In Pakistan, farmers are the first to be affected by the climate crisis coupled with anti-small farmer government policies favoring foreign investments. A shift in temperature targets not only the animals’ health but also the 8 million rural households engaged in livestock. The Pakistani government, despite its recognition of agriculture as a leading economic sector, neglects its own agriculture and relies on the big corporations and foreign capital intervention. This leads to rapid private monopolization of climate adaptation methods, agricultural seeds, inputs, and capital support. The need for the state to prioritize rural development is urgent in Pakistan where today it is in talks with the IMF for the disbursement of the final USD 1.1 billion for its long-term bailout. At the forefront of pushing for resolutions to its own debt crisis is the rural sector of Pakistan which has long figured out that only empowering farmers and genuine rural development can stimulate imaginable recovery. 

The situation in Pakistan is not far from the situation experienced by farmers in Sri Lanka. Last 2022, a huge protest movement that has gone on for months transpired in Sri Lanka wherein various social sectors came out to the streets to protest gross government corruption, intensifying inflation, environmental neglect, human rights abuses, and a deeply felt debt crisis across Sri Lankan society. These interlinked issues are a product of the neoliberal crisis in government in Sri Lanka that has gone on for decades. Again, the people are calling for a rightfully urgent agrarian reform and rural development program to address the immediate public need for food and economic recovery. 

To the east in Southeast Asia, agriculture and rural lands remain concentrated in the hands of landlords, bureaucrat capitalists, and large corporations via agri-business ventures entered by the state. As with land, its productivity is also captured by capitalist and imperialist interests through its cheap raw materials and undervalued rural labor power. In this region, land grabbing takes the form of reforms and government policies which are then state implemented with no little help from the military. Vast areas of land are concentrated for commercial monocropping instead of national sustenance; where Oil Palm is Indonesia and Malaysia’s largest agricultural export and pineapple and banana is to the Philippines’. In all these cases, rural employment is largely made up of agricultural workers that are deprived of rightful access and decisive influence on the use of agricultural land. Therefore anti-feudal and anti-imperialist movements in the region are actively fighting their government’s adoption of prescribed neoliberal policies by the IMF-World Bank when genuine agrarian reform is practical and within reach of the parliament. These movements expose that the interest of their people is not the interest their states are serving. In Thailand, farmers have long been organizing themselves against re-monopolization of land into the state’s hands and for this they are able to wage successful pro-farmer activities and collective cultivation.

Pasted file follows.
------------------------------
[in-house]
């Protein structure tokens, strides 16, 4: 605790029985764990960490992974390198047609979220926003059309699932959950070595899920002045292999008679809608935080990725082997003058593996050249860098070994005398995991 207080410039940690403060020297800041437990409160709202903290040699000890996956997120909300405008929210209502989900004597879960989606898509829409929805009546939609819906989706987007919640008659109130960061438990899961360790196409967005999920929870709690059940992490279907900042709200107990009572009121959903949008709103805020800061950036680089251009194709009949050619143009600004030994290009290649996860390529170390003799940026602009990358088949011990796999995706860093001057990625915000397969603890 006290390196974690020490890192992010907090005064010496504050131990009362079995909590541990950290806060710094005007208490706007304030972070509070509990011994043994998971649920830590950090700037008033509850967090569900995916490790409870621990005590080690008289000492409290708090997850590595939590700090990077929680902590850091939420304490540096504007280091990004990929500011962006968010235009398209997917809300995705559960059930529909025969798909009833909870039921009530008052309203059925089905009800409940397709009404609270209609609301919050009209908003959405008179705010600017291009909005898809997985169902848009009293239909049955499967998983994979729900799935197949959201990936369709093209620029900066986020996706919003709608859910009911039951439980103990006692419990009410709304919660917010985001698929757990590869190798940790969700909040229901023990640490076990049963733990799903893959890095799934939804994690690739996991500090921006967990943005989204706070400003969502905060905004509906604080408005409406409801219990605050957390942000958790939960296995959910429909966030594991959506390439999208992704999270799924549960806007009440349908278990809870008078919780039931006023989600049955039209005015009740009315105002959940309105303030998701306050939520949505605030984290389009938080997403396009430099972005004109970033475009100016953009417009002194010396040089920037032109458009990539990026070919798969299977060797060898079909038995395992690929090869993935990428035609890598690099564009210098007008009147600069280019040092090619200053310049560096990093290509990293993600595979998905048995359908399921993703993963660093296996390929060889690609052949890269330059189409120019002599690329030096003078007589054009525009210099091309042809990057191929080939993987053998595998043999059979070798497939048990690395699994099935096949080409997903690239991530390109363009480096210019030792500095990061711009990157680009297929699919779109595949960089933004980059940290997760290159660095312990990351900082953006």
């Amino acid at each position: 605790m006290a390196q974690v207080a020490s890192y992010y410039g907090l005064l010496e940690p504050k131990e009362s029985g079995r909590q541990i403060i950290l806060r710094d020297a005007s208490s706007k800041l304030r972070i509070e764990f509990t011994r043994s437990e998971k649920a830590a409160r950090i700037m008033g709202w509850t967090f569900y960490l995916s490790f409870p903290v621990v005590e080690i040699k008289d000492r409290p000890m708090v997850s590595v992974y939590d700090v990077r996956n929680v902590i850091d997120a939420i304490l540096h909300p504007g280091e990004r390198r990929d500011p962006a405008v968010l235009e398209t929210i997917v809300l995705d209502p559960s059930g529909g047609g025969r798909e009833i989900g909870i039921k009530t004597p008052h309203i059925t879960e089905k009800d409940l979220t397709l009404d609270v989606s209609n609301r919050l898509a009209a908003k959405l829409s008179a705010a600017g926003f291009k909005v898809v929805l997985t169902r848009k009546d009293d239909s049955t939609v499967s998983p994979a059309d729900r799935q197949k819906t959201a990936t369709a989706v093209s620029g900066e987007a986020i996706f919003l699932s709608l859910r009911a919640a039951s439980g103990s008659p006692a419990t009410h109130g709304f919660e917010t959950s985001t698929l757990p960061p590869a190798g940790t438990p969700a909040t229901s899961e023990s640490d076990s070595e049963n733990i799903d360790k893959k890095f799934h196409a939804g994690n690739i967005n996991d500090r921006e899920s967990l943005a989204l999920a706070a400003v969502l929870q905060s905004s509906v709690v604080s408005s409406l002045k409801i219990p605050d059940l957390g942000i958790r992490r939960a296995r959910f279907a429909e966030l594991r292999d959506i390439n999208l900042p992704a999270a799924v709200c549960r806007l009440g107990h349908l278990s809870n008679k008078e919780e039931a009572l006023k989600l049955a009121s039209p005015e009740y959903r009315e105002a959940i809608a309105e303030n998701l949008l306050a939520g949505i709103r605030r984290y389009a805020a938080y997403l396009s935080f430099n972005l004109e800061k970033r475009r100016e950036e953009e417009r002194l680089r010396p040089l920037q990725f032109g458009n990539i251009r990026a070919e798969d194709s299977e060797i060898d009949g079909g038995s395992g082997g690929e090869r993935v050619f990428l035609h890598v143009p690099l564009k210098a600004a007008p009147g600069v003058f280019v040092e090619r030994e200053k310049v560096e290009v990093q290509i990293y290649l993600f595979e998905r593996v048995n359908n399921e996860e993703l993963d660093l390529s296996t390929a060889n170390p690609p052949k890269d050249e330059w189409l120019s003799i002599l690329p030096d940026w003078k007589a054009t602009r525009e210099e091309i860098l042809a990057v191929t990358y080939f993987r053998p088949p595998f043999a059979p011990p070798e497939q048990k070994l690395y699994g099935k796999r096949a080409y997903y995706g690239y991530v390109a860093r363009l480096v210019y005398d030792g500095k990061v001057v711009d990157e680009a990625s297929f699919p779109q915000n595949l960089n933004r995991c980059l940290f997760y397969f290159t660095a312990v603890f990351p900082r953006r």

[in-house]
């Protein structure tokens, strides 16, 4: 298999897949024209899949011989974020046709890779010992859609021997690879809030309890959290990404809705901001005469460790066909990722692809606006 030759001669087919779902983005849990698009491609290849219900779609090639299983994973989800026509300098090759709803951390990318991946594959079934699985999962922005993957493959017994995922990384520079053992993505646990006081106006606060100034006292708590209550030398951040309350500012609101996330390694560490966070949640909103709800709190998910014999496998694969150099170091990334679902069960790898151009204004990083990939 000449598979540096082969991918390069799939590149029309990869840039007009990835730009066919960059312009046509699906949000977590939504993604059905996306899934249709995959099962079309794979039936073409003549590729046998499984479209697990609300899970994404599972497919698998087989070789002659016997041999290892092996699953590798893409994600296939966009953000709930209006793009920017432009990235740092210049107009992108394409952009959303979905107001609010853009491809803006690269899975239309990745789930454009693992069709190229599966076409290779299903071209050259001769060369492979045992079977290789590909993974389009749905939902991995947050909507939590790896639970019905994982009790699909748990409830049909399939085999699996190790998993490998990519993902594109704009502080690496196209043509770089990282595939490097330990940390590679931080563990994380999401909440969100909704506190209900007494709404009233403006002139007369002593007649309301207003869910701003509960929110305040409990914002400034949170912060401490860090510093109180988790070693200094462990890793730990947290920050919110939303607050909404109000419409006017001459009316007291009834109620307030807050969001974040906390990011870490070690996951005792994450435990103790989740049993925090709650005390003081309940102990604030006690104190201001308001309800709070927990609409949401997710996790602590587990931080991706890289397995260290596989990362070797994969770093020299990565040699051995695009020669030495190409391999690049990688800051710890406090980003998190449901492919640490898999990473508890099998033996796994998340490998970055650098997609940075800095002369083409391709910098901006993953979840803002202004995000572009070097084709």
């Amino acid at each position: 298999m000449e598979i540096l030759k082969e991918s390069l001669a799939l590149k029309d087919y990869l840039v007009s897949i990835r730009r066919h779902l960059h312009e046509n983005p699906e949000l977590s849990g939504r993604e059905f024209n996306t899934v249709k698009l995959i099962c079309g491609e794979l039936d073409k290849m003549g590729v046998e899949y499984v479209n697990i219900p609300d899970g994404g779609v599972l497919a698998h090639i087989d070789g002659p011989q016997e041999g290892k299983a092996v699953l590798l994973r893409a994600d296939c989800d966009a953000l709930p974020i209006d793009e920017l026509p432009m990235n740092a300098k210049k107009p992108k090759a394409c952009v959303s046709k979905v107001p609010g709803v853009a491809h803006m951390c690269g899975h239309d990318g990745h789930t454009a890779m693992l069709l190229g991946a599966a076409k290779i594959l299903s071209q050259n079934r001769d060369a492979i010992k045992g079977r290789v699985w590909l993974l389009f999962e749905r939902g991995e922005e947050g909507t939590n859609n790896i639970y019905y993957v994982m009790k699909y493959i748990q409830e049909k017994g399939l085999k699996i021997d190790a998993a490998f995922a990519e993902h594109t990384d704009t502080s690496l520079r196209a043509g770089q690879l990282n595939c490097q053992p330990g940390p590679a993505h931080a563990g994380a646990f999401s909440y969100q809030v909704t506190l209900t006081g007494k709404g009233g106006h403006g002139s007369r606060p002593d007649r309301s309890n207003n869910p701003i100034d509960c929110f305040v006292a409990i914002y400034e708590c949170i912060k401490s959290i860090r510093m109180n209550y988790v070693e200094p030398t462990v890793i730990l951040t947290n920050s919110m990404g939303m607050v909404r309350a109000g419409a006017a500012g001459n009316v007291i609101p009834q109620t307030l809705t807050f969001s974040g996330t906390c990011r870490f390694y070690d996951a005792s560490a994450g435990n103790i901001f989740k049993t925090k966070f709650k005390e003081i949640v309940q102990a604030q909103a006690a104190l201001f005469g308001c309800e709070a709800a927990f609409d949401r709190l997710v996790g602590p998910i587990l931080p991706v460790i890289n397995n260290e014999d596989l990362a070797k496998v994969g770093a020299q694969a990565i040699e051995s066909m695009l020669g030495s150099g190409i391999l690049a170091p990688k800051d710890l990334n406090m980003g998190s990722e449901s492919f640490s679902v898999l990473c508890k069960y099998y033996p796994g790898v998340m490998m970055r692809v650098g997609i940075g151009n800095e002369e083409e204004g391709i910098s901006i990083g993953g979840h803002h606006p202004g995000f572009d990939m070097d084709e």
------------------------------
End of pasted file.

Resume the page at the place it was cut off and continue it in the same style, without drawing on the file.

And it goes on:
In Myanmar, farmers are at the forefront of the democratic struggle for land and peace by waging resistance against the military since 2021. The 2021 Myanmar military junta has escalated aggression in the countryside, victimizing rural communities; and in the cities, anti-junta peaceful protests are quashed and activists are arrested. The 2021 Myanmar military junta, health and food crises brought on by the pandemic Covid-19, and open fascist tendencies of state armed forces are more than enough conditions for the people to fight back. In Myanmar, where 70 per cent of the population are small-scale farmers, the rural peoples account for the active people’s struggle for land and democracy. 

In both these regions, loyalties of governments unmistakably lie where capital flows, forcing the poor and marginalized further into the fringes of society. It is therefore only logical for the people to seize the streets, halt operations, and fight back!

This year, the APC marks the Day of the Landless and makes it clear that the rural peoples’ fight for land is part of a larger peoples’ struggle against imperialism. Chronic landlessness is not a natural phenomenon for the world’s poorest to experience alone but a historical imperialist project waged against the rural sector for military domination and corporate control over the people’s productive resources. 

We thus call on all to support the rural peoples’ movement against imperialism and empower the rural sector by recognizing the deceitful measures at play for the advance of monopoly capital! We fight to win for rural development, sustainable food systems, and genuine lasting peace! 

Rural people, defend our land! Defend our future! Defeat Imperialism!

Spread the love